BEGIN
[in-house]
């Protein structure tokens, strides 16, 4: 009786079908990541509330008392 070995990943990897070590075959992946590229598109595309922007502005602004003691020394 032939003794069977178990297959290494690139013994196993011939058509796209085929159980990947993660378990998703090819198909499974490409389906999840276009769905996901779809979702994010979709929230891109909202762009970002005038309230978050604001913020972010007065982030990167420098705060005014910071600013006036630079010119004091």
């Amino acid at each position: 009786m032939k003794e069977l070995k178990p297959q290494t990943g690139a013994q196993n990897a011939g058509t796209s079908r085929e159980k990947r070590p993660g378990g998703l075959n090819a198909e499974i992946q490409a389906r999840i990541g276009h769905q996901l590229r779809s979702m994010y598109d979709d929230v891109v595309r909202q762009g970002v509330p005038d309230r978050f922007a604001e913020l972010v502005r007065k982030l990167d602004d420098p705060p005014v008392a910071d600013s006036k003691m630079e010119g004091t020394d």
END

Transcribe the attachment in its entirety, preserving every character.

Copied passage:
[in-house]
């Protein structure tokens, strides 16, 4: 009786079908990541509330008392 070995990943990897070590075959992946590229598109595309922007502005602004003691020394 032939003794069977178990297959290494690139013994196993011939058509796209085929159980990947993660378990998703090819198909499974490409389906999840276009769905996901779809979702994010979709929230891109909202762009970002005038309230978050604001913020972010007065982030990167420098705060005014910071600013006036630079010119004091």
């Amino acid at each position: 009786m032939k003794e069977l070995k178990p297959q290494t990943g690139a013994q196993n990897a011939g058509t796209s079908r085929e159980k990947r070590p993660g378990g998703l075959n090819a198909e499974i992946q490409a389906r999840i990541g276009h769905q996901l590229r779809s979702m994010y598109d979709d929230v891109v595309r909202q762009g970002v509330p005038d309230r978050f922007a604001e913020l972010v502005r007065k982030l990167d602004d420098p705060p005014v008392a910071d600013s006036k003691m630079e010119g004091t020394d």